Why Israel Calls Human Rights ‘Terrorism’

TALMON, WEST BANK – MARCH 23, 1989: A Jewish settler armed with an Uzi machine gun watches as settlers move caravans and equipment March 23, 1989 to establish the new settlement of Talmon north-west of the nearby Palestinian town of Ramallah in the West Bank. As of December 2003, the left-wing Israeli Peace Now movement said that Talmon had over 1,600 residents. (Photo by Maggie Ayalon / GPO via Getty Images)
In a widely condemned move, the Israeli government has banned the group I founded. This is how it enforces impunity for its illegal policies of occupation.

By Raja Shehadeh | The New York Review | Oct 27, 2021

Throughout the more than four decades since Al-Haq’s founding, the organization has continued to serve the objectives for which it was established: documenting and resisting through the law Israeli human rights violations, including the mistreatment of prisoners, the economic exploitation of the Occupied Territories’ natural resources, and the illegal settlement building.

In 1978 I returned to Ramallah from my legal studies in London brimming with ideas about the importance of the rule of law and the possibilities for resisting the Israeli occupation using international law. The following year, I and two colleagues, a Yale graduate named Charles Shammas and the American lawyer Jonathan Kuttab, established an organization we called Al-Haq (Arabic for The Right) as an affiliate of the International Commission of Jurists (ICJ) in Geneva. It was one of the first human rights groups in the Arab world and the first and only one of its kind in the Israeli-occupied territories.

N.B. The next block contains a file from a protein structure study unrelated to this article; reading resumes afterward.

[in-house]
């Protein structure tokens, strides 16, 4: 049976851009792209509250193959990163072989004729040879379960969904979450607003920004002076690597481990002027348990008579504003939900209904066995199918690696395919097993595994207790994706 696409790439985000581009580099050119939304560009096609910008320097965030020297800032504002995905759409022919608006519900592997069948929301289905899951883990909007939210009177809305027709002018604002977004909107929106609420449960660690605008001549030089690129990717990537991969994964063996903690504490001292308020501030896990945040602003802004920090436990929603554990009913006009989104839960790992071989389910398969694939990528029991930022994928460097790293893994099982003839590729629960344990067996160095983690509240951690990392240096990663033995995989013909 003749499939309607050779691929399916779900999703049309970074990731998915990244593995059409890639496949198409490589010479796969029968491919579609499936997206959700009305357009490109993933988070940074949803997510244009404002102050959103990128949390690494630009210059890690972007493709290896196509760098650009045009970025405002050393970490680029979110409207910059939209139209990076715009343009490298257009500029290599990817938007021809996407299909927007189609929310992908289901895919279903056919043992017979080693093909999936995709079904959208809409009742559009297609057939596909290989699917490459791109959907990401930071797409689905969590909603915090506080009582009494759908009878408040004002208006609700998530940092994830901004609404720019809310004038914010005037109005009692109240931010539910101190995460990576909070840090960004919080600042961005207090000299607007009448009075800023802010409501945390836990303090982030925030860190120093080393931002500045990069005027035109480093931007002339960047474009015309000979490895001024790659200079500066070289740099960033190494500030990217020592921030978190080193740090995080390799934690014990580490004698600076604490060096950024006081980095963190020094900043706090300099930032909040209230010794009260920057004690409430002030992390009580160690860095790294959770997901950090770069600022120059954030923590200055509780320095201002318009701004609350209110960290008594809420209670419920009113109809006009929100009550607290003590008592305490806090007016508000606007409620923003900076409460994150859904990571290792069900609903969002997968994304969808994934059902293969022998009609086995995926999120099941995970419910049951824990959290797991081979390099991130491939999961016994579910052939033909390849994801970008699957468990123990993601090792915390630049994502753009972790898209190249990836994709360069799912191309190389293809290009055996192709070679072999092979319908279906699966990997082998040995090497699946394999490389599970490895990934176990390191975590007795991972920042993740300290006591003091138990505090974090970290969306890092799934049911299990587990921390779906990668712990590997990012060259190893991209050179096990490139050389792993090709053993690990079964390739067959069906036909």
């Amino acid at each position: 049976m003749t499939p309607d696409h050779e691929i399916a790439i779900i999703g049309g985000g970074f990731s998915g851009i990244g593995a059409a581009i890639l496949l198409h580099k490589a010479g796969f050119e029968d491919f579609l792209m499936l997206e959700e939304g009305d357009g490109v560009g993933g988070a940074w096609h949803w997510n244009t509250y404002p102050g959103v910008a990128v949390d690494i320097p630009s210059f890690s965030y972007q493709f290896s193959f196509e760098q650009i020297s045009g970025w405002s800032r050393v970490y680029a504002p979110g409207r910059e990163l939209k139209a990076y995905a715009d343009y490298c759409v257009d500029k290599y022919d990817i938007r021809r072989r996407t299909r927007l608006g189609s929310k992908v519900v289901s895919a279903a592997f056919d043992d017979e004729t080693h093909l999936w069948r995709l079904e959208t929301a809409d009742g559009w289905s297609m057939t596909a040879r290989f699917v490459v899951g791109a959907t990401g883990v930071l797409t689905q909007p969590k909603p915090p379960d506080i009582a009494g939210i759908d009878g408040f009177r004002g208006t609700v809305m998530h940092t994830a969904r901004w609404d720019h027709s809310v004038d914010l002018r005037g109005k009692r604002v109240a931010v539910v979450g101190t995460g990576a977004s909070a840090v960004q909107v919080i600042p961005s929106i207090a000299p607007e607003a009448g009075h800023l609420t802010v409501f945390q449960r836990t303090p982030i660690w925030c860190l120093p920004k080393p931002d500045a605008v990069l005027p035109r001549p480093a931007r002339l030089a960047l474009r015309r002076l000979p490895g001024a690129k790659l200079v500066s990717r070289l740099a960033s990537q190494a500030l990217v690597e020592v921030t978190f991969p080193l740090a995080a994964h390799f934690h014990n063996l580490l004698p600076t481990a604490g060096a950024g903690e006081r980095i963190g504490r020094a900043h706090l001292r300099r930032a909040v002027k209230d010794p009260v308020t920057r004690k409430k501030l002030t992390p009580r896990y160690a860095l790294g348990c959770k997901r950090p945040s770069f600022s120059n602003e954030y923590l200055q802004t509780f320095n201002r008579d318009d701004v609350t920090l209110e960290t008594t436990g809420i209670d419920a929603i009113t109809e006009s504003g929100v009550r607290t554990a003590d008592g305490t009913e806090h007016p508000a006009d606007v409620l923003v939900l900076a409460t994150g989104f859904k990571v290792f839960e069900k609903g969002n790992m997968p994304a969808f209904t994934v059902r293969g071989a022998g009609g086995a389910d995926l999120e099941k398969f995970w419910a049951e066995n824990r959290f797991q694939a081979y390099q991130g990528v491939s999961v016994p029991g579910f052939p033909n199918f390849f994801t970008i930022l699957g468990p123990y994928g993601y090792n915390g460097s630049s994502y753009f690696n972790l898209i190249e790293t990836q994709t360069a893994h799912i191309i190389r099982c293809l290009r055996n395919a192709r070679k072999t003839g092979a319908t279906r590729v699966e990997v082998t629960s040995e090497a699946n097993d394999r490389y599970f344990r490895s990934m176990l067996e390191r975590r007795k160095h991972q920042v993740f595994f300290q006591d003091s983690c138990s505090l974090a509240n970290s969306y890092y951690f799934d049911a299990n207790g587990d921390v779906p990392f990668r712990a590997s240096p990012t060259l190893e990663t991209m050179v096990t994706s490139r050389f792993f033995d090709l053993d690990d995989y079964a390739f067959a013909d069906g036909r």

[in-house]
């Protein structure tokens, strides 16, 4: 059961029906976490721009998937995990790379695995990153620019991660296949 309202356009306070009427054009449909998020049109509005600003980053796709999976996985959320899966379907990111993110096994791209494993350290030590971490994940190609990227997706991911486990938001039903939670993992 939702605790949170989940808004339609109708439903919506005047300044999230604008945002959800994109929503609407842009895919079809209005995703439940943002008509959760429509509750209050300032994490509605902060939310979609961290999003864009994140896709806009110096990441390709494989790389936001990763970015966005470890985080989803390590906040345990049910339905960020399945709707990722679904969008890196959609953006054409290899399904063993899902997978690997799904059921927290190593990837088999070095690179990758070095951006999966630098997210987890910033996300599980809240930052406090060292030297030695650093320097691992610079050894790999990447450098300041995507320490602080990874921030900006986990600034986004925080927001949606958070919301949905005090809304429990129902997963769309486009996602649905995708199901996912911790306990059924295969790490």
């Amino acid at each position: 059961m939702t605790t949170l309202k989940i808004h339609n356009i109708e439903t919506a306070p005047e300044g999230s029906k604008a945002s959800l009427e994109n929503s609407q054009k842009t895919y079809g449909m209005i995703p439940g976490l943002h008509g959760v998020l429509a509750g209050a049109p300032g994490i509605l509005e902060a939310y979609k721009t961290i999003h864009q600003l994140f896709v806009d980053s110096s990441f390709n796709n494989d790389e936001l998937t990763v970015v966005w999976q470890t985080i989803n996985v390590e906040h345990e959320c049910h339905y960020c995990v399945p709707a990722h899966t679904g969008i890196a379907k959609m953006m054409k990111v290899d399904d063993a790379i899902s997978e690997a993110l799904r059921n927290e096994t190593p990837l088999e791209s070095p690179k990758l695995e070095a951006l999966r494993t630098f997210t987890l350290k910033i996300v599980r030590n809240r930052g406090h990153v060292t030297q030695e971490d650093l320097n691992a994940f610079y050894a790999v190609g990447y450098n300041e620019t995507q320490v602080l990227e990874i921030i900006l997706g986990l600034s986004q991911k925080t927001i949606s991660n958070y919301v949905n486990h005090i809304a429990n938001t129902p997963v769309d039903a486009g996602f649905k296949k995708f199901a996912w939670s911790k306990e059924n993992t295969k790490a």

Al-Haq’s first major activity was to document the extensive changes in local laws in the occupied West Bank mandated by Israeli military orders. These, in violation of international law, were designed to enable Israel to carry out illegal acquisitions of land for the building of illegal Israeli settlements. In a study Jonathan and I authored, titled The West Bank and the Rule of Law, published in 1980 jointly by Al-Haq and the ICJ, we pointed out that these orders were withheld from public view. That Israel was thus using secret legislation to break international law was a national embarrassment, though it was denied by the government and initially challenged by a number of Israeli journalists. After investigating the matter, these journalists learned that we had not exaggerated and that these orders indeed had not been published.

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